Santiago Jiménez, Sr., conjunto accordionist and songwriter, was born on April 25, 1913, in San Antonio. His father, Patricio Jiménez, was an accordionist and dance musician from Eagle Pass, Texas, and he encouraged his son to pursue his musical interests. By age eight Santiago had begun to play the accordion, and by the time he was twenty, he was playing music on live KEDA radio. In 1936 Jiménez released his first record, "Dices Pescao"/"Dispensa el Arrempujon," on Decca. The record was successful, and Jiménez became known for his inventive use of the tololoche, a Tejano contrabass that became prevalent in the conjunto music of the 1940s. Jiménez later recorded for Imperial, Globe, and Mexican Victor. His polkas "La Piedrera" and "Viva Seguin" (recorded in 1942) became well-known regional hits.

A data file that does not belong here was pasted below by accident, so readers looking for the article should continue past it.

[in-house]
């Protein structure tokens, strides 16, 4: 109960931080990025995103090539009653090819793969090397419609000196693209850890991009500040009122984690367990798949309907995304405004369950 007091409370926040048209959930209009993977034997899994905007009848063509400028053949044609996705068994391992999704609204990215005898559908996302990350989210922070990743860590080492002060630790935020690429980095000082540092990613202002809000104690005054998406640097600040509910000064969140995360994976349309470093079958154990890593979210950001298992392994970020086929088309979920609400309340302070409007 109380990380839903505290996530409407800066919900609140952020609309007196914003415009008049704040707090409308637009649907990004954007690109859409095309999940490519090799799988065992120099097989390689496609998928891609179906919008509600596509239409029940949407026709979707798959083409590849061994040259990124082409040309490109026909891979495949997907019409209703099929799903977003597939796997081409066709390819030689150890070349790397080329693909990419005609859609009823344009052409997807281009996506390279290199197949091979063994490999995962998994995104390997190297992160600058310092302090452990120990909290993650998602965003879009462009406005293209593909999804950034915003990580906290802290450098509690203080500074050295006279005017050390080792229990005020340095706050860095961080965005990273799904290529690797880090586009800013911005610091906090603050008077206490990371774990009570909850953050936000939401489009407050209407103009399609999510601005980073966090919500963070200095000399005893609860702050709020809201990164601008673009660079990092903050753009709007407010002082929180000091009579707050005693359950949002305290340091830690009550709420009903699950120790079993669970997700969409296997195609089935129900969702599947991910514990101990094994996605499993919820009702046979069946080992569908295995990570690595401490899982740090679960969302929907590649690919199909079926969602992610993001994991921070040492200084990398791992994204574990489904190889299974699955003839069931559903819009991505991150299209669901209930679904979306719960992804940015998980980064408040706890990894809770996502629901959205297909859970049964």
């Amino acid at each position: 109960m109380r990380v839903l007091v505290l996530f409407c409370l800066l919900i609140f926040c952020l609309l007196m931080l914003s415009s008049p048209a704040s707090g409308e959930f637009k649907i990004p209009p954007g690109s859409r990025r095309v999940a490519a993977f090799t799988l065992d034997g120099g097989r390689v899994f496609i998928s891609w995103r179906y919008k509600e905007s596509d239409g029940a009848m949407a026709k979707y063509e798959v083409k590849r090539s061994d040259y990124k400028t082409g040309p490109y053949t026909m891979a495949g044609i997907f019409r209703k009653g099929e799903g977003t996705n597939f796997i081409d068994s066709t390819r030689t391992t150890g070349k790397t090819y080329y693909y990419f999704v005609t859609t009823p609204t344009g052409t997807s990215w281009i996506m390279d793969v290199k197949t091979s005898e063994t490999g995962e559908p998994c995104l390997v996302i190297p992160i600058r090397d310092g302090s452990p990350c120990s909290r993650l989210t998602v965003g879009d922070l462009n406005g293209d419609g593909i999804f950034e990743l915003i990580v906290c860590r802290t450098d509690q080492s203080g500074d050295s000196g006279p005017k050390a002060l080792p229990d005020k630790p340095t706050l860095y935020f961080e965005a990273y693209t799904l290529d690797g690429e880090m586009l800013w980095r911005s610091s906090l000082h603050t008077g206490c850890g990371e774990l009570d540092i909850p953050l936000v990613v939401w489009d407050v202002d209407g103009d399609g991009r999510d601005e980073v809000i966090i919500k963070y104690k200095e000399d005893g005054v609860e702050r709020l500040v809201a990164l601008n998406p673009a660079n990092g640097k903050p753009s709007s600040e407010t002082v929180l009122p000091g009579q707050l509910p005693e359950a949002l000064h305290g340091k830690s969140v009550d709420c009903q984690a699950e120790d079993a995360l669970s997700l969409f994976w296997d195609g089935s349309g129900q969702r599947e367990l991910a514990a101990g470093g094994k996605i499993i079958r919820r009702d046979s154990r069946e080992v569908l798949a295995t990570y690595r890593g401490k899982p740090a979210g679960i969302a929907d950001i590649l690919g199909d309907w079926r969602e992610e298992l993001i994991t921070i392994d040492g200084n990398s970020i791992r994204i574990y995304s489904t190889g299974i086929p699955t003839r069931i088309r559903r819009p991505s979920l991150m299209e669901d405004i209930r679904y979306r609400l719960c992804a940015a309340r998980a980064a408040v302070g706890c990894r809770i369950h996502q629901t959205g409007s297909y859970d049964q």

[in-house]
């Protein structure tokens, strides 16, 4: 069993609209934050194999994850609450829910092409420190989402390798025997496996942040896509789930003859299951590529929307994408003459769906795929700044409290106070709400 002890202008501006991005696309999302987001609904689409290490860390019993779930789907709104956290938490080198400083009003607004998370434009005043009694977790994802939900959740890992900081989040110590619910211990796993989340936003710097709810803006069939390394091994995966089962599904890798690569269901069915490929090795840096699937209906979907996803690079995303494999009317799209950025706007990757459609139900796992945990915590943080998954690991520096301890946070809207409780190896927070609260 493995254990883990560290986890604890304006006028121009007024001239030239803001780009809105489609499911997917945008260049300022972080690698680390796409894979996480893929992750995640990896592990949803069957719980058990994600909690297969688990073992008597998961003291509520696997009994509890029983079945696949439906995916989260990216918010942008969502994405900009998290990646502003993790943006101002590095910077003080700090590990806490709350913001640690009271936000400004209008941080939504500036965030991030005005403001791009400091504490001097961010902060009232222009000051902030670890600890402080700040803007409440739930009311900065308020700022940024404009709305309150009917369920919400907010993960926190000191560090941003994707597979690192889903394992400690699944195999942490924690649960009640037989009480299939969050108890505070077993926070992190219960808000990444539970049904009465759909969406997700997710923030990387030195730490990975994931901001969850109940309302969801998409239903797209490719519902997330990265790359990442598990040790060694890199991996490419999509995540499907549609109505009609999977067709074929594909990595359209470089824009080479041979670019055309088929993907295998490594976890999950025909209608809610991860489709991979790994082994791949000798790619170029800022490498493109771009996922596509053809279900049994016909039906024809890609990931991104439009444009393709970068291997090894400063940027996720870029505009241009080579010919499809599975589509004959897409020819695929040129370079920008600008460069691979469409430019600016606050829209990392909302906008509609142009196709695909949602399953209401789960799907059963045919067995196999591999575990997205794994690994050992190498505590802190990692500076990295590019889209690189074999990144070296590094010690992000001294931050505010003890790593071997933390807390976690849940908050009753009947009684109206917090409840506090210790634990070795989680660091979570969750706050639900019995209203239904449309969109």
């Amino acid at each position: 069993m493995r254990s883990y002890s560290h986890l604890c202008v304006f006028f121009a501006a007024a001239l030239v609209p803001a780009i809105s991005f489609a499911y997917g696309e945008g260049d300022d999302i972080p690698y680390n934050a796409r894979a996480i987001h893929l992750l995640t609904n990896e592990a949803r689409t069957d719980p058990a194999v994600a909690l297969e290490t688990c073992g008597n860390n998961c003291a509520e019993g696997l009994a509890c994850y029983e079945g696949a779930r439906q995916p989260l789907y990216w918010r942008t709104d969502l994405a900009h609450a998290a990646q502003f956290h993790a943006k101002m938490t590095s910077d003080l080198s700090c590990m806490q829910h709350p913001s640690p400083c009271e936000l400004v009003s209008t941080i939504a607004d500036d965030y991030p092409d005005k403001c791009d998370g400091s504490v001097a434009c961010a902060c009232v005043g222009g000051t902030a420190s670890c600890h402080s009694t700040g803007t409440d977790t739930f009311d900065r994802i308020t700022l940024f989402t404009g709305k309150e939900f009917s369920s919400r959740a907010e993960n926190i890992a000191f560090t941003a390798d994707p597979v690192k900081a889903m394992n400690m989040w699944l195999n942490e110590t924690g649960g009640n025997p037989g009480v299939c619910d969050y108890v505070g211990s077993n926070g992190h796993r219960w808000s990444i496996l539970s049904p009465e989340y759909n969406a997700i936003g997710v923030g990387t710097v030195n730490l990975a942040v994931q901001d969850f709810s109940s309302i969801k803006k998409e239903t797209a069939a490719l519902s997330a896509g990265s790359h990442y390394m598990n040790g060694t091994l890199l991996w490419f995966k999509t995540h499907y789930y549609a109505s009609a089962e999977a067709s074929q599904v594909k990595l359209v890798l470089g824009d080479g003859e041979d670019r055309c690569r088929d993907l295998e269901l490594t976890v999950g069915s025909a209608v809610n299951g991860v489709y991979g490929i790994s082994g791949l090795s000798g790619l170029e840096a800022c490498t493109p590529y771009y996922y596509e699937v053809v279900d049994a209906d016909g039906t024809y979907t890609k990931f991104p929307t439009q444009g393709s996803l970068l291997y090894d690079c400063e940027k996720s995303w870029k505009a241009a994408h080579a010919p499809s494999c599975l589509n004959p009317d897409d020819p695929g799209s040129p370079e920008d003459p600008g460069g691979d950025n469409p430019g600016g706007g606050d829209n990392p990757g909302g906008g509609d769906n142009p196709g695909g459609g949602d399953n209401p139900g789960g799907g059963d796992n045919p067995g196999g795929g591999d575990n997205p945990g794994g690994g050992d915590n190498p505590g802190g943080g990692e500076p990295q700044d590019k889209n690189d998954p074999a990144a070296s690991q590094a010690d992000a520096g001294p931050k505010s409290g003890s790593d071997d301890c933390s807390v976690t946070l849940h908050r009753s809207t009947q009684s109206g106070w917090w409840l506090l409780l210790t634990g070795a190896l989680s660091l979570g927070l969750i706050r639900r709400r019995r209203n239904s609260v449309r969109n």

He was known for his use of the two-row button accordion even after new developments were made in accordion technology. His continued use of this increasingly old-fashioned instrument contributed to the traditionalist sound of his music in his later years. In the late 1960s Jiménez moved to Dallas and worked as a school janitor. He was one of the featured musicians in director Les Blank’s Chulas Fronteras (1976), a documentary film about Texas-Mexican conjunto and its role in the social and cultural life of Mexican-American families. Jiménez moved back to San Antonio in 1977 and started playing music again. He made some recordings with his son, Flaco, including Santiago Jimenez con Flaco Jimenez y Juan Viesca in 1980 for Arhoolie Records.
Jiménez died on December 18, 1984, in San Antonio. He was survived by his wife, Virginia, and six sons and two daughters. His sons Flaco and Santiago Jiménez, Jr., carried on the tradition of his conjunto music. Santiago Jiménez, Sr., was inducted into the Tejano Music Awards Hall of Fame in 1993 and the Texas Conjunto Music Hall of Fame and Museum in 2003. See also TEXAS-MEXICAN CONJUNTO.